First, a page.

Is there a way to get my website to show different prices based on location?
Here in South Africa the pricing of website is significantly less than what I would charge to overseas clients, e.g $1,000 for a basic website would seem reasonable in the US but that would be the price for a fully blown website in South Africa (R16,000. A basic website in SA would be R6,000 or less which is $375). I am trying to get the website to show different prices depending on the location so the SA clients don’t get the wrong idea. since my agencies services cater to different clients worldwide, I am trying to minimise it by creating two separate sites.
It’s important to realize that there are both technical and design challenges here;
Good, reliable location detection. There are a lot of GeoIP services, and the good ones cost. Even the best ones are maybe 90% accurate, and e.g. phones might be way off. Even Google does not have this nut cracked, and they’ve probably invested more than anyone in location detection since that’s their most powerful marketing demographic.
Easy switching of your location-context if the site detect incorrectly.
Not too easy switching, because then people will price-compare, and hack your pricing model.
Search engines. If you allow Google to index your pricing page, which version will it index? Customers may see excerpts of your pricing for another market in the search results, or in the google cache or the Wayback machine.
The way larger companies like Audible handle this is to have regional sites, e.g. Audible Australia, Audible US, Audible Europe, and when you hit any of them, a location detector encourages you to switch sites to your detected region. It then cookies you to remember your setting for future visits.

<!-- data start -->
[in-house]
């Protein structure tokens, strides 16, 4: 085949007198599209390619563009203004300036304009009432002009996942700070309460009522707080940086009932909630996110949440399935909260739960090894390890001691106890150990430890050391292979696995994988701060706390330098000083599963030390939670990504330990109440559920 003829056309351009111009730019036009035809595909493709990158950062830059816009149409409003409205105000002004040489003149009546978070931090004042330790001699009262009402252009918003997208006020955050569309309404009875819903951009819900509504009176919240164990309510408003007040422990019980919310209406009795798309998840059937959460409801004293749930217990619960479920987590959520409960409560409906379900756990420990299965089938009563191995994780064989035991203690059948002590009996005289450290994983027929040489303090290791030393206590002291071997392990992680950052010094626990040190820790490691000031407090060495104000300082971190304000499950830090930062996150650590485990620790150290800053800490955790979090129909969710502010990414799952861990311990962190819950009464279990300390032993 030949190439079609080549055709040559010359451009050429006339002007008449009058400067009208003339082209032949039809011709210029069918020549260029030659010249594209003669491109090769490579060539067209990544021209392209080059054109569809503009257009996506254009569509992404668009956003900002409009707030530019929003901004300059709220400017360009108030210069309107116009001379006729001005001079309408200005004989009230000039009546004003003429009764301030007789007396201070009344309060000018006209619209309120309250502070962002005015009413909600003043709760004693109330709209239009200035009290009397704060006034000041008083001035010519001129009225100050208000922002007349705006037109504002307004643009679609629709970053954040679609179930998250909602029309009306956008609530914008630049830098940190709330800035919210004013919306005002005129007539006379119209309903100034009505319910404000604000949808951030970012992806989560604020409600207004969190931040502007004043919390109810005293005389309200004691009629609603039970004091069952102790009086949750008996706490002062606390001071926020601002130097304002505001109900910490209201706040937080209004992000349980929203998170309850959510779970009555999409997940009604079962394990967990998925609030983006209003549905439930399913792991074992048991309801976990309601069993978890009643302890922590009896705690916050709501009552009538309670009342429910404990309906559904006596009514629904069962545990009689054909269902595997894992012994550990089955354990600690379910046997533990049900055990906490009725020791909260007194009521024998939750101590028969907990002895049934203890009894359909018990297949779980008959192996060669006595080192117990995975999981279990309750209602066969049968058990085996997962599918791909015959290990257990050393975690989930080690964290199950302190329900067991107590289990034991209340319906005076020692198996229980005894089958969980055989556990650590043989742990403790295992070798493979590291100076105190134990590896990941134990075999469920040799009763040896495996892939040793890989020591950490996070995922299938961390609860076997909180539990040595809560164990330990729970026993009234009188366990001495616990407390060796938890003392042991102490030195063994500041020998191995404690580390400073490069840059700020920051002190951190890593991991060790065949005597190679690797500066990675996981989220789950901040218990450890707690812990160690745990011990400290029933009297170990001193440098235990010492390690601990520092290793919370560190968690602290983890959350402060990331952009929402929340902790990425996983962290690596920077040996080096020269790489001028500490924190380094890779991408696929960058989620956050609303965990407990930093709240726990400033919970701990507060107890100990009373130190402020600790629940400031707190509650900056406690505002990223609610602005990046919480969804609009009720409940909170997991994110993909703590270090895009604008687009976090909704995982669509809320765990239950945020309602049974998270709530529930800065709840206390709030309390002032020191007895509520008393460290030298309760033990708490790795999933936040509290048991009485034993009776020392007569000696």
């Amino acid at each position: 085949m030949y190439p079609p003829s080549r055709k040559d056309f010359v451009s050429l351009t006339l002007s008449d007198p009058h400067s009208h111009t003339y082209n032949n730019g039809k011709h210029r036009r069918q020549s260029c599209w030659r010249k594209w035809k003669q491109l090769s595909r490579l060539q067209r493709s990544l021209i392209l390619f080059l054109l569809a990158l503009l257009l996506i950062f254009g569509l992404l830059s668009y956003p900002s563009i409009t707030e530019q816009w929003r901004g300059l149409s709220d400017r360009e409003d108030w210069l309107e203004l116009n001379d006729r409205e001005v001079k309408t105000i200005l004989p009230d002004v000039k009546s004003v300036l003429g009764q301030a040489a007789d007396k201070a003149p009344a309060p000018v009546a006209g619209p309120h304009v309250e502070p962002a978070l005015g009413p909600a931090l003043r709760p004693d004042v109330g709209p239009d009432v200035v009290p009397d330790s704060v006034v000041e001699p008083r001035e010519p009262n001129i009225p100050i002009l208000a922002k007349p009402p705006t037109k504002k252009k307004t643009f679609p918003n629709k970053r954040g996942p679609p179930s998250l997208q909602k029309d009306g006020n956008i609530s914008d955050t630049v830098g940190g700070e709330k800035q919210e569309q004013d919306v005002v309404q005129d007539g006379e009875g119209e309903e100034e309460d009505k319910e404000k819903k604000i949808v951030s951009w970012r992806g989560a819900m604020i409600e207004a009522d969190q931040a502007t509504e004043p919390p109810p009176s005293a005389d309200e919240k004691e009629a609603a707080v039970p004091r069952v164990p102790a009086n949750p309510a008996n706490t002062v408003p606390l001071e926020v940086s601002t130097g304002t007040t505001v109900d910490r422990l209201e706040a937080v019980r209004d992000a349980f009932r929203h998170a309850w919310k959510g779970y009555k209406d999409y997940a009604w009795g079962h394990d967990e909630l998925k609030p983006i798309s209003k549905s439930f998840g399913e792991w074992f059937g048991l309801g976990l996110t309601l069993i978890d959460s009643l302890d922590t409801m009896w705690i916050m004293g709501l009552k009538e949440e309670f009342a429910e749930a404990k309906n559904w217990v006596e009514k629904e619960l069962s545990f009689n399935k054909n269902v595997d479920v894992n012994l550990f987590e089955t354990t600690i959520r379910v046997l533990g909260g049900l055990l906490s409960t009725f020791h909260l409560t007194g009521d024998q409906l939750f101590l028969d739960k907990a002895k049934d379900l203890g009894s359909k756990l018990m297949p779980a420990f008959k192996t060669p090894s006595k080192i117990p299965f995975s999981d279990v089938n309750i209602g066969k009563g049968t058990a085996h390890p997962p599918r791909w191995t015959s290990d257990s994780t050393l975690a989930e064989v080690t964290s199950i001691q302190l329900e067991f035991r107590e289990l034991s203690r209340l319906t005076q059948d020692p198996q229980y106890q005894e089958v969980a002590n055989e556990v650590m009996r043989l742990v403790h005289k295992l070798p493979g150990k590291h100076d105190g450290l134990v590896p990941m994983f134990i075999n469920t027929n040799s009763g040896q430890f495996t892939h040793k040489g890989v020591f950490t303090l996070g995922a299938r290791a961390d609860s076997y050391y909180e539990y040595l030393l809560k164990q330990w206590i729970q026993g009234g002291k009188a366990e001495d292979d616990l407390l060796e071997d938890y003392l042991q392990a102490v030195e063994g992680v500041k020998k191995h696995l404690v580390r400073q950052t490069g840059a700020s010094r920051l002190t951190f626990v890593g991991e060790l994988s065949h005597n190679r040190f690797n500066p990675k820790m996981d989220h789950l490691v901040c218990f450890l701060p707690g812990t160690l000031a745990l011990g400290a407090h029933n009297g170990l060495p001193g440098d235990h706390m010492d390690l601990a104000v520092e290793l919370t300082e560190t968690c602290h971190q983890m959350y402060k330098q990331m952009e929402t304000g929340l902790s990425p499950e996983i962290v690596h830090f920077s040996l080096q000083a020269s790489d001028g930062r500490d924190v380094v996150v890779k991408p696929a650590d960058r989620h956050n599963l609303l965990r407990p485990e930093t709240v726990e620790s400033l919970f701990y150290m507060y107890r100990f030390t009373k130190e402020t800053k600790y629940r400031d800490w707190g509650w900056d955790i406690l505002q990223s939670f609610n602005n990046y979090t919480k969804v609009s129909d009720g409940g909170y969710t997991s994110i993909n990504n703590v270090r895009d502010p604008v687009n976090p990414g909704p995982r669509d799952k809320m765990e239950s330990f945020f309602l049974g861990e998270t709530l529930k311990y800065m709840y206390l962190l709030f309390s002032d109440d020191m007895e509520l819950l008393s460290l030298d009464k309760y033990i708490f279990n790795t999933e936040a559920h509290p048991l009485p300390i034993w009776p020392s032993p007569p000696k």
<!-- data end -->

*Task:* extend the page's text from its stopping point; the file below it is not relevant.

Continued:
That’s powerful, and allows for very different regional pricing models- particularly because sites like Audible localize the “stores”. If I’m a US customer, I can’t buy from the AUS store even though the item I want is cheaper there.
But that’s a big system build. Realistically, I’d go for a simpler approach, where there is no public pricing. Customers get pricing through one of two methods…
Customers enquire, and you send them the pricing sheet for their region.
Customers setup an account, e.g. Webflow Memberships or Memberstack, and then based on the location they’ve selected at sign on (which cannot be changed by them), they see a different pricing page in the members-only area.
Neither of these require location detection. The second approach could benefit from it during the sign-up process, but it’s not strictly necessary.
These kinds of systems are a lot of fun to build. Feel free to message if you can use some help.
hey @memetican - this is some great advice. However - in our case, the client (in the car detailing industry)'s goal for their new website is to have a car part price list page that is visible publicly to small retailers etc, but also a parts price list page that is only accessible to major dealers and has custom discounted pricing. The parts that are sold will be the same across both public and dealer pages. Would this still be achievable using your suggested method number 2 if the product in question is actually a physical one which is directly purchasable through the site?